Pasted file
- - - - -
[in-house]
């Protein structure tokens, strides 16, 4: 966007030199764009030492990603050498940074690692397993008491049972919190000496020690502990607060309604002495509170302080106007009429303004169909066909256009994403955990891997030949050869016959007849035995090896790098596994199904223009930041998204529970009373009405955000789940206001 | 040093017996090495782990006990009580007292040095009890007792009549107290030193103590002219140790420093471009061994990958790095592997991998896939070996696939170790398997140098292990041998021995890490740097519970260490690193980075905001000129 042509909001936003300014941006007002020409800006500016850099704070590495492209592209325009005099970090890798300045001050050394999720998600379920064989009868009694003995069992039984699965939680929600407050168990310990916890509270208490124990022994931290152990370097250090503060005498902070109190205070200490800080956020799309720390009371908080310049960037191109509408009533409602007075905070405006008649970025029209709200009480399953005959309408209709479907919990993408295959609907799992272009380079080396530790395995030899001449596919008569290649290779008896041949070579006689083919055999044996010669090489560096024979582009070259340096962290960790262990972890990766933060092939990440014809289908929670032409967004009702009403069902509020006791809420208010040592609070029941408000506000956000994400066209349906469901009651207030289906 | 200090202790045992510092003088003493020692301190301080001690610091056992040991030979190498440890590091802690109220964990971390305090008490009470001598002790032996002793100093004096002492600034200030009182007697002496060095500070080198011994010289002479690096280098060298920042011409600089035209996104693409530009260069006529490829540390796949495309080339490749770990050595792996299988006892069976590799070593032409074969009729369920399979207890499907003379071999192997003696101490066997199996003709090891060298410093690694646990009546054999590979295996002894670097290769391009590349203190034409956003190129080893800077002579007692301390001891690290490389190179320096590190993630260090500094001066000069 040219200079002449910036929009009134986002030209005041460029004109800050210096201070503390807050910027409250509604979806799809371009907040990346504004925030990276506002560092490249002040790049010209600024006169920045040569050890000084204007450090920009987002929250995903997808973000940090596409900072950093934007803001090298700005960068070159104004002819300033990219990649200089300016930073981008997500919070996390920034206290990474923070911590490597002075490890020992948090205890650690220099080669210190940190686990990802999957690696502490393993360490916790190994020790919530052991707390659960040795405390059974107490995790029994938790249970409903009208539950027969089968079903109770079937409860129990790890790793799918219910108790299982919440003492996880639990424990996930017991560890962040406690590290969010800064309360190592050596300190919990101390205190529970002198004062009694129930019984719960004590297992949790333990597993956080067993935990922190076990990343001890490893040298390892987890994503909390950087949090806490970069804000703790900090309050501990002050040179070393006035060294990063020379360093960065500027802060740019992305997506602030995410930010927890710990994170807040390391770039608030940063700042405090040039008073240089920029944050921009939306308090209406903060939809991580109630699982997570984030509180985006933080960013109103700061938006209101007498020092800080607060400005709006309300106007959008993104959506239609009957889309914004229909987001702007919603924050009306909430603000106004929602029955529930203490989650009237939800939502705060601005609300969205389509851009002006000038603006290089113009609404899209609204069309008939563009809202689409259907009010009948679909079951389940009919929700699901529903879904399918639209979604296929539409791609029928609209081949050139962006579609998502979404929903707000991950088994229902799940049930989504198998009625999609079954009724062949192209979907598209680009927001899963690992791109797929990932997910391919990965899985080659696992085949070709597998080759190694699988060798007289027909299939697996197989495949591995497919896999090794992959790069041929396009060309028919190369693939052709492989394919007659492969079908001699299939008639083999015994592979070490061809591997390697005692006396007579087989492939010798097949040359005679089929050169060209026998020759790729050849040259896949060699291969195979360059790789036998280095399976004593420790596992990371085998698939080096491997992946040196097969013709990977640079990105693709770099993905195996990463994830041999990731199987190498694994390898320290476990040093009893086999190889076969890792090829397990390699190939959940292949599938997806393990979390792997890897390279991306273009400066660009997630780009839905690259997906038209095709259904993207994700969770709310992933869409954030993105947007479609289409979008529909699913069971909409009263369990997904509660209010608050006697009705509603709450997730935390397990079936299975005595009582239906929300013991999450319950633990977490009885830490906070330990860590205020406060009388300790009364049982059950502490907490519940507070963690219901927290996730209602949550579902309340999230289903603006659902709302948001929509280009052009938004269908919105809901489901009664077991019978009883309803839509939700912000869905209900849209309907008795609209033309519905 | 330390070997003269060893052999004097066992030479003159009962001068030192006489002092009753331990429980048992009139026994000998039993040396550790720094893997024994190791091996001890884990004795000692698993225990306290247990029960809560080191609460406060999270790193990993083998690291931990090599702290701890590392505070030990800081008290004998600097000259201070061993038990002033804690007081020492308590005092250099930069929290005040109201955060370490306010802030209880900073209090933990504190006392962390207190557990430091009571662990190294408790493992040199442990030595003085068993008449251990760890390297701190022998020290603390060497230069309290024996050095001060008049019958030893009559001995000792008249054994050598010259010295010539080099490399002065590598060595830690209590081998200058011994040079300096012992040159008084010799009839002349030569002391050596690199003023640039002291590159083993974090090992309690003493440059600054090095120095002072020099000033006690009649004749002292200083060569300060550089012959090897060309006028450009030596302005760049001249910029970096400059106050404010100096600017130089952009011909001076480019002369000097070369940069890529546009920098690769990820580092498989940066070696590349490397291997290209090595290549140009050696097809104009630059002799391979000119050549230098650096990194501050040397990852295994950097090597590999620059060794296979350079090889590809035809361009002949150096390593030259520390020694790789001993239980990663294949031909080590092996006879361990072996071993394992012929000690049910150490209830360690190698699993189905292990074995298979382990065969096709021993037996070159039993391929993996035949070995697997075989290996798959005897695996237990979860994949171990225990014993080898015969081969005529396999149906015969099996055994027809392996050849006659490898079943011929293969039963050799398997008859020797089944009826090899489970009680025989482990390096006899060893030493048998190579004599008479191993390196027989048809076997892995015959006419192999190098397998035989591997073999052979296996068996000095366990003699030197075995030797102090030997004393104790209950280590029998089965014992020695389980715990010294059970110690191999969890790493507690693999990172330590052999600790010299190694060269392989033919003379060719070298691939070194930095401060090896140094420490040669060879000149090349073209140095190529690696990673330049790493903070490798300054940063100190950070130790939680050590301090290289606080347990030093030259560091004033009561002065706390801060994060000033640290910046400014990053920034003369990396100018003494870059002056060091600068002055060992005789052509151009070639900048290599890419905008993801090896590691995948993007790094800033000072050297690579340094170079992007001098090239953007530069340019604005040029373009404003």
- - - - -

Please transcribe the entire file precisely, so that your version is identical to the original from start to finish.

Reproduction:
[in-house]
């Protein structure tokens, strides 16, 4: 966007030199764009030492990603050498940074690692397993008491049972919190000496020690502990607060309604002495509170302080106007009429303004169909066909256009994403955990891997030949050869016959007849035995090896790098596994199904223009930041998204529970009373009405955000789940206001 | 040093017996090495782990006990009580007292040095009890007792009549107290030193103590002219140790420093471009061994990958790095592997991998896939070996696939170790398997140098292990041998021995890490740097519970260490690193980075905001000129 042509909001936003300014941006007002020409800006500016850099704070590495492209592209325009005099970090890798300045001050050394999720998600379920064989009868009694003995069992039984699965939680929600407050168990310990916890509270208490124990022994931290152990370097250090503060005498902070109190205070200490800080956020799309720390009371908080310049960037191109509408009533409602007075905070405006008649970025029209709200009480399953005959309408209709479907919990993408295959609907799992272009380079080396530790395995030899001449596919008569290649290779008896041949070579006689083919055999044996010669090489560096024979582009070259340096962290960790262990972890990766933060092939990440014809289908929670032409967004009702009403069902509020006791809420208010040592609070029941408000506000956000994400066209349906469901009651207030289906 | 200090202790045992510092003088003493020692301190301080001690610091056992040991030979190498440890590091802690109220964990971390305090008490009470001598002790032996002793100093004096002492600034200030009182007697002496060095500070080198011994010289002479690096280098060298920042011409600089035209996104693409530009260069006529490829540390796949495309080339490749770990050595792996299988006892069976590799070593032409074969009729369920399979207890499907003379071999192997003696101490066997199996003709090891060298410093690694646990009546054999590979295996002894670097290769391009590349203190034409956003190129080893800077002579007692301390001891690290490389190179320096590190993630260090500094001066000069 040219200079002449910036929009009134986002030209005041460029004109800050210096201070503390807050910027409250509604979806799809371009907040990346504004925030990276506002560092490249002040790049010209600024006169920045040569050890000084204007450090920009987002929250995903997808973000940090596409900072950093934007803001090298700005960068070159104004002819300033990219990649200089300016930073981008997500919070996390920034206290990474923070911590490597002075490890020992948090205890650690220099080669210190940190686990990802999957690696502490393993360490916790190994020790919530052991707390659960040795405390059974107490995790029994938790249970409903009208539950027969089968079903109770079937409860129990790890790793799918219910108790299982919440003492996880639990424990996930017991560890962040406690590290969010800064309360190592050596300190919990101390205190529970002198004062009694129930019984719960004590297992949790333990597993956080067993935990922190076990990343001890490893040298390892987890994503909390950087949090806490970069804000703790900090309050501990002050040179070393006035060294990063020379360093960065500027802060740019992305997506602030995410930010927890710990994170807040390391770039608030940063700042405090040039008073240089920029944050921009939306308090209406903060939809991580109630699982997570984030509180985006933080960013109103700061938006209101007498020092800080607060400005709006309300106007959008993104959506239609009957889309914004229909987001702007919603924050009306909430603000106004929602029955529930203490989650009237939800939502705060601005609300969205389509851009002006000038603006290089113009609404899209609204069309008939563009809202689409259907009010009948679909079951389940009919929700699901529903879904399918639209979604296929539409791609029928609209081949050139962006579609998502979404929903707000991950088994229902799940049930989504198998009625999609079954009724062949192209979907598209680009927001899963690992791109797929990932997910391919990965899985080659696992085949070709597998080759190694699988060798007289027909299939697996197989495949591995497919896999090794992959790069041929396009060309028919190369693939052709492989394919007659492969079908001699299939008639083999015994592979070490061809591997390697005692006396007579087989492939010798097949040359005679089929050169060209026998020759790729050849040259896949060699291969195979360059790789036998280095399976004593420790596992990371085998698939080096491997992946040196097969013709990977640079990105693709770099993905195996990463994830041999990731199987190498694994390898320290476990040093009893086999190889076969890792090829397990390699190939959940292949599938997806393990979390792997890897390279991306273009400066660009997630780009839905690259997906038209095709259904993207994700969770709310992933869409954030993105947007479609289409979008529909699913069971909409009263369990997904509660209010608050006697009705509603709450997730935390397990079936299975005595009582239906929300013991999450319950633990977490009885830490906070330990860590205020406060009388300790009364049982059950502490907490519940507070963690219901927290996730209602949550579902309340999230289903603006659902709302948001929509280009052009938004269908919105809901489901009664077991019978009883309803839509939700912000869905209900849209309907008795609209033309519905 | 330390070997003269060893052999004097066992030479003159009962001068030192006489002092009753331990429980048992009139026994000998039993040396550790720094893997024994190791091996001890884990004795000692698993225990306290247990029960809560080191609460406060999270790193990993083998690291931990090599702290701890590392505070030990800081008290004998600097000259201070061993038990002033804690007081020492308590005092250099930069929290005040109201955060370490306010802030209880900073209090933990504190006392962390207190557990430091009571662990190294408790493992040199442990030595003085068993008449251990760890390297701190022998020290603390060497230069309290024996050095001060008049019958030893009559001995000792008249054994050598010259010295010539080099490399002065590598060595830690209590081998200058011994040079300096012992040159008084010799009839002349030569002391050596690199003023640039002291590159083993974090090992309690003493440059600054090095120095002072020099000033006690009649004749002292200083060569300060550089012959090897060309006028450009030596302005760049001249910029970096400059106050404010100096600017130089952009011909001076480019002369000097070369940069890529546009920098690769990820580092498989940066070696590349490397291997290209090595290549140009050696097809104009630059002799391979000119050549230098650096990194501050040397990852295994950097090597590999620059060794296979350079090889590809035809361009002949150096390593030259520390020694790789001993239980990663294949031909080590092996006879361990072996071993394992012929000690049910150490209830360690190698699993189905292990074995298979382990065969096709021993037996070159039993391929993996035949070995697997075989290996798959005897695996237990979860994949171990225990014993080898015969081969005529396999149906015969099996055994027809392996050849006659490898079943011929293969039963050799398997008859020797089944009826090899489970009680025989482990390096006899060893030493048998190579004599008479191993390196027989048809076997892995015959006419192999190098397998035989591997073999052979296996068996000095366990003699030197075995030797102090030997004393104790209950280590029998089965014992020695389980715990010294059970110690191999969890790493507690693999990172330590052999600790010299190694060269392989033919003379060719070298691939070194930095401060090896140094420490040669060879000149090349073209140095190529690696990673330049790493903070490798300054940063100190950070130790939680050590301090290289606080347990030093030259560091004033009561002065706390801060994060000033640290910046400014990053920034003369990396100018003494870059002056060091600068002055060992005789052509151009070639900048290599890419905008993801090896590691995948993007790094800033000072050297690579340094170079992007001098090239953007530069340019604005040029373009404003």